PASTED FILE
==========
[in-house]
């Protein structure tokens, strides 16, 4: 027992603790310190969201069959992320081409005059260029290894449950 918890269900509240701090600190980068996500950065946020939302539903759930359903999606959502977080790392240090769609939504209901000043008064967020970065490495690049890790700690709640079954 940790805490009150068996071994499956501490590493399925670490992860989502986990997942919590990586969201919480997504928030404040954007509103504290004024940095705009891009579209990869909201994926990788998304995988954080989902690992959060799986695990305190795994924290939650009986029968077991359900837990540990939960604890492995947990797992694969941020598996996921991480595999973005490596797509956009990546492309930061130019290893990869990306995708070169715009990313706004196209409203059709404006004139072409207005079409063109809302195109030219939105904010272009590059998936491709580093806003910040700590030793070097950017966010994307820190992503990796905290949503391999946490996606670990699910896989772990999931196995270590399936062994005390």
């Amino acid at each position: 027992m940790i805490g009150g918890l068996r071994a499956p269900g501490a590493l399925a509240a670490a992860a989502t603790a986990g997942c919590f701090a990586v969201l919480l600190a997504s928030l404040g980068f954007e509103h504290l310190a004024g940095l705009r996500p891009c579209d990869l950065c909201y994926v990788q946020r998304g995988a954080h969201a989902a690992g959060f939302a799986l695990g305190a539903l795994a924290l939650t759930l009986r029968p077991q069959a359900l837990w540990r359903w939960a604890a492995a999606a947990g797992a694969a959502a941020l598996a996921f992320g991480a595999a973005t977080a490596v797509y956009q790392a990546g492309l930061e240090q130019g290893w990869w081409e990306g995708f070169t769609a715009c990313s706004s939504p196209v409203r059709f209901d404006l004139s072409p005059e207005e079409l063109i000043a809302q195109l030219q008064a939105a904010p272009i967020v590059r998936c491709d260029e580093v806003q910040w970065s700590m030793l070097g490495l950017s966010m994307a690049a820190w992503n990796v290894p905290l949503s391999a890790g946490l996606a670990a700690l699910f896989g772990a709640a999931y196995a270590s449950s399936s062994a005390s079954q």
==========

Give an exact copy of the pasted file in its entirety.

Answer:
[in-house]
């Protein structure tokens, strides 16, 4: 027992603790310190969201069959992320081409005059260029290894449950 918890269900509240701090600190980068996500950065946020939302539903759930359903999606959502977080790392240090769609939504209901000043008064967020970065490495690049890790700690709640079954 940790805490009150068996071994499956501490590493399925670490992860989502986990997942919590990586969201919480997504928030404040954007509103504290004024940095705009891009579209990869909201994926990788998304995988954080989902690992959060799986695990305190795994924290939650009986029968077991359900837990540990939960604890492995947990797992694969941020598996996921991480595999973005490596797509956009990546492309930061130019290893990869990306995708070169715009990313706004196209409203059709404006004139072409207005079409063109809302195109030219939105904010272009590059998936491709580093806003910040700590030793070097950017966010994307820190992503990796905290949503391999946490996606670990699910896989772990999931196995270590399936062994005390």
């Amino acid at each position: 027992m940790i805490g009150g918890l068996r071994a499956p269900g501490a590493l399925a509240a670490a992860a989502t603790a986990g997942c919590f701090a990586v969201l919480l600190a997504s928030l404040g980068f954007e509103h504290l310190a004024g940095l705009r996500p891009c579209d990869l950065c909201y994926v990788q946020r998304g995988a954080h969201a989902a690992g959060f939302a799986l695990g305190a539903l795994a924290l939650t759930l009986r029968p077991q069959a359900l837990w540990r359903w939960a604890a492995a999606a947990g797992a694969a959502a941020l598996a996921f992320g991480a595999a973005t977080a490596v797509y956009q790392a990546g492309l930061e240090q130019g290893w990869w081409e990306g995708f070169t769609a715009c990313s706004s939504p196209v409203r059709f209901d404006l004139s072409p005059e207005e079409l063109i000043a809302q195109l030219q008064a939105a904010p272009i967020v590059r998936c491709d260029e580093v806003q910040w970065s700590m030793l070097g490495l950017s966010m994307a690049a820190w992503n990796v290894p905290l949503s391999a890790g946490l996606a670990a700690l699910f896989g772990a709640a999931y196995a270590s449950s399936s062994a005390s079954q």